DIY Bird Feeder

Bird feeder with bird seed

Megan Graney

Project Overview
  • Working Time: 1 hr
  • Total Time: 1 hr
  • Yield: 1 bird feeder
  • Skill Level: Beginner

Welcome songbirds to your yard every spring with a rustic-chic homemade bird feeder. While you could use almost any materials to put together a simple roofed-box to accommodate a handful of birdseed and a sturdy perch, why not utilize used materials to make this project a study in up-cycling? Transform a cardboard shipping box, or as we did here, a pint-sized milk carton, into the structure of the bird feeder before adding scrap wood and surplus craft supplies to decorate. Aside from a bit of cutting using a sharp craft knife, this project is fully kid-friendly, so don’t hesitate to spend a family afternoon around the craft table before displaying your projects in the back yard for some prime bird watching.

What You'll Need

Equipment / Tools

  • Paint brush
  • Hot glue gun
  • Craft knife


  • 1 clean pint carton
  • 18 inches butcher’s twine
  • Scrap wood/twigs
  • Acrylic paint and primer


  1. Gather Your Materials

    Reach into the recycling bin for the base of this simple project: an empty dairy pint. Rinse the carton well, and allow it to dry completely before using it in any craft. For your bird feeder’s personal touches, opt for homespun materials in neutral hues. Consider using scavenged twigs for a thatched roof, or tortoise-shell buttons to mimic windows. Here, we used balsa wood scraps and butcher’s twine to complete a cozy cottage-inspired bird feeder.

    Gather Materials
    Megan Graney
  2. Paint the Pint Carton

    Opt for acrylic paint when selecting a medium for this bird feeder; it’s animal safe and has great lasting power. If your climate is rainy or moist, consider adding a bird-friendly clear coat, too, before hanging your feeder outdoors. Especially if your pint carton’s original label is a bold color, prime the container with a neutral white acrylic paint before adding color. Be sure to dry completely between layers to avoid a chunky finish.

    Paint the Carton
    Megan Graney
  3. Trim the Balsa Wood

    To create a thatched roof for your rustic-chic birdhouse, source scraps of soft wood or twigs with a similar thickness. Trim each balsa wood length to fit the top of the carton using a sharp craft knife (or a strong pair of scissors). Create enough “shingles” to completely cover both sides of the sloped top of your milk carton. For a more refined, polished look, sand down the cut edges of each bit of wood.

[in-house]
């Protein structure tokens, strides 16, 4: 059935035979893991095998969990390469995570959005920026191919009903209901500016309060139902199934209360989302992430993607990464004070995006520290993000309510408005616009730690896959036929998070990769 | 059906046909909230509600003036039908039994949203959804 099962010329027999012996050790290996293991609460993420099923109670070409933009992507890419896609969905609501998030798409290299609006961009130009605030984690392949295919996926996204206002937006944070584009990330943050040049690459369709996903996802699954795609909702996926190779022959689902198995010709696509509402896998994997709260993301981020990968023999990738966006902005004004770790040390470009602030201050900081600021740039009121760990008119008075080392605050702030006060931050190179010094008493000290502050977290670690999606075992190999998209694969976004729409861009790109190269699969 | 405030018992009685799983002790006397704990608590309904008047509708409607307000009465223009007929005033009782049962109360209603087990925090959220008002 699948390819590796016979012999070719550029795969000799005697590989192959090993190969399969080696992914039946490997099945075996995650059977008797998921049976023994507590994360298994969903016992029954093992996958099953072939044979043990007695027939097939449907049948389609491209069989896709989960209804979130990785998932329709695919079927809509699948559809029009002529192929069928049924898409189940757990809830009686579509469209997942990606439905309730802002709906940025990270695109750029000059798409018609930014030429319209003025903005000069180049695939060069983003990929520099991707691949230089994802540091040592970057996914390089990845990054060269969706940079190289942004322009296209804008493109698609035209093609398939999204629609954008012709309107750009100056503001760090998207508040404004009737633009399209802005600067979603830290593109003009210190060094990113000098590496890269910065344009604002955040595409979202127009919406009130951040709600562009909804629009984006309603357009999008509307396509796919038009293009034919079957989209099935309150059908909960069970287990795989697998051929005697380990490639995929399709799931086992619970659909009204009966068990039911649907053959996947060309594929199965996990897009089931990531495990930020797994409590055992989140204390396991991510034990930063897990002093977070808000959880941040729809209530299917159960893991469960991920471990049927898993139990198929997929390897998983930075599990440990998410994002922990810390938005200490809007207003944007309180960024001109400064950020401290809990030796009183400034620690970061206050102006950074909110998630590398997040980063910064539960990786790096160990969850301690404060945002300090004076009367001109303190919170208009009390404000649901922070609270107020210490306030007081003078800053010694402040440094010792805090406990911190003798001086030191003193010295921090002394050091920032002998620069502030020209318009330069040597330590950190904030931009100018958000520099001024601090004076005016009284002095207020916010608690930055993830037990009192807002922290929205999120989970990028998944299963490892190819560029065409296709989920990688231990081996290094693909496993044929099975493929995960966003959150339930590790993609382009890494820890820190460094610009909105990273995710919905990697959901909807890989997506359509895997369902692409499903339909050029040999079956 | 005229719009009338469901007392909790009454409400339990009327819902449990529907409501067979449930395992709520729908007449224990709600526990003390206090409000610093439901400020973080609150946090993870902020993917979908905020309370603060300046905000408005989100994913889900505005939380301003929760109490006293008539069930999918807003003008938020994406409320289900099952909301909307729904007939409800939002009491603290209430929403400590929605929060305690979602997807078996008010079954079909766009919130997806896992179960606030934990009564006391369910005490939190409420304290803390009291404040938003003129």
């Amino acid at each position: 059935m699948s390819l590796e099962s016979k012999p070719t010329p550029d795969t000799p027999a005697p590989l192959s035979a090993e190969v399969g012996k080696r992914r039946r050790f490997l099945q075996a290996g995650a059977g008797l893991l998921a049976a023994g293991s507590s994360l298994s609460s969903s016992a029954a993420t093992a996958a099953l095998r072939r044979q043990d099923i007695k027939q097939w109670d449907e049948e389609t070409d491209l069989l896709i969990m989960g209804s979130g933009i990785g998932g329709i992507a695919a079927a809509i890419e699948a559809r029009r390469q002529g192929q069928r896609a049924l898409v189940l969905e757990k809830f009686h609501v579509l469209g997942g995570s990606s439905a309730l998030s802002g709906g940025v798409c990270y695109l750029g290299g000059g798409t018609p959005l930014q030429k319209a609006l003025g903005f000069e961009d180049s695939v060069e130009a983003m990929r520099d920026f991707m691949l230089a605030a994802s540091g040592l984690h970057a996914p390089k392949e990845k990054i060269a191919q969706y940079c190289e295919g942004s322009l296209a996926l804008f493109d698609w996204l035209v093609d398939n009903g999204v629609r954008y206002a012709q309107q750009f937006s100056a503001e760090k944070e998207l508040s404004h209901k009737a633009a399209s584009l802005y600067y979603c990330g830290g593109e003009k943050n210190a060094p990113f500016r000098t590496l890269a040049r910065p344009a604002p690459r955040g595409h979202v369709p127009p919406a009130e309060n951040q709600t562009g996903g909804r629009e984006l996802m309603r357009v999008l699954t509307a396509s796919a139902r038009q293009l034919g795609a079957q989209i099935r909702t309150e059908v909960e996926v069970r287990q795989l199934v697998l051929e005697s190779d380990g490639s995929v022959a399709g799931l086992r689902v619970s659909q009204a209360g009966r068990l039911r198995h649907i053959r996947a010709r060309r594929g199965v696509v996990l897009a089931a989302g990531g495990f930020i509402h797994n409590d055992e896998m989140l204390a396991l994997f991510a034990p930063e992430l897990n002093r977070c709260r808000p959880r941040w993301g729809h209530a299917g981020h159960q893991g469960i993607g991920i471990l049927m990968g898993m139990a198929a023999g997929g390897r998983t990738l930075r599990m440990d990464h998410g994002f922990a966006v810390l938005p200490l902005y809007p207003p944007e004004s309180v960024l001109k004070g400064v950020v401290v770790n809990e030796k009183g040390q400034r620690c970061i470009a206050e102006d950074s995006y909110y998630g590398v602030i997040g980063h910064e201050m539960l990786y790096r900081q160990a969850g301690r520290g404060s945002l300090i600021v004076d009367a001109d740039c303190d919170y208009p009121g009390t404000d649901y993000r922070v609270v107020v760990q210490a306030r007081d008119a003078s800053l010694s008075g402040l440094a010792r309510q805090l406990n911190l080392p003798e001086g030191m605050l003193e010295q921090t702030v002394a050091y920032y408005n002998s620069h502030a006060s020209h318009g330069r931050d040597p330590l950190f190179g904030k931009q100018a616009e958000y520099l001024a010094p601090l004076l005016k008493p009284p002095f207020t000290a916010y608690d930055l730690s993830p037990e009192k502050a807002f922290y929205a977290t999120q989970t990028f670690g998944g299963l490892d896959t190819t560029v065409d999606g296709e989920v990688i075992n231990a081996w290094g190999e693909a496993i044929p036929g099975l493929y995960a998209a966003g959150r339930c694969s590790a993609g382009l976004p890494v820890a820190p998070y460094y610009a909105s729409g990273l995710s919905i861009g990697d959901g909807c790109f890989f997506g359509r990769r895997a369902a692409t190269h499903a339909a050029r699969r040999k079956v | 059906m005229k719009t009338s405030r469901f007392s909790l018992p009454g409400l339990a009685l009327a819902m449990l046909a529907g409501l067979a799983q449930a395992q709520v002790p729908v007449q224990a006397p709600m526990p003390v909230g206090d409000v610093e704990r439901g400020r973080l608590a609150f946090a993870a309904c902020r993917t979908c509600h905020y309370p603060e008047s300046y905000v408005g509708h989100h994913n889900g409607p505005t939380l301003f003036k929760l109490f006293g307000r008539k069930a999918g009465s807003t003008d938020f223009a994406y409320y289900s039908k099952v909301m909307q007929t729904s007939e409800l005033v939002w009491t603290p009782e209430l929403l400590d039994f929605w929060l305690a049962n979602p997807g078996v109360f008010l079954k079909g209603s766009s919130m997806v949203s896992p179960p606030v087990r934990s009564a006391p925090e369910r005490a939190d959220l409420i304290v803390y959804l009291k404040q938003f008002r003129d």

Trim the Balsa Wood
    Megan Graney
  4. Cut a Doorway

    Using the craft knife, carefully cut an archway into the front of the dry, painted pint container to act as an entry point for birds. Be sure to keep a small lip at the bottom of the carton so that it can still retain a handful of birdseed. To perfect any jagged edges, run a bit of sandpaper along the cut rim then touch up with a little extra paint.

    Cut a Doorway
    Megan Graney
  5. Add Decor

    Embellish your painted pint container by hot gluing the balsa wood shingles to the top, then adding a cute perch. Add butcher's twine to cover any unfinished edges, or along each of the carton's edges as trim. Don’t forget to poke a small hole into the top fold of the pint container, then loop a bit of butcher’s twine through for easy outdoor hanging.

    Add Decor
    Megan Graney
  6. Fill with Seed

    Carefully pour songbird seed into the bird feeder just up the bottom edge of the archway. Store extra seed in a spouted plastic container for easy refilling, and add it to your weekly task list along with watering your outdoor plants.

    Fill with Bird Seed
    Megan Graney
  7. Display the Bird Feeder

    Using a sturdy step ladder if needed, tie the butcher’s twine onto an accessible branch of a bird-friendly tree. Maple, oak, and dogwood are all species proven to attract songbirds, but ultimately, invite birds to a cute corner of your outdoor area no matter what fauna grows there (just be sure to avoid driveways or busy walkways).

    Megan Graney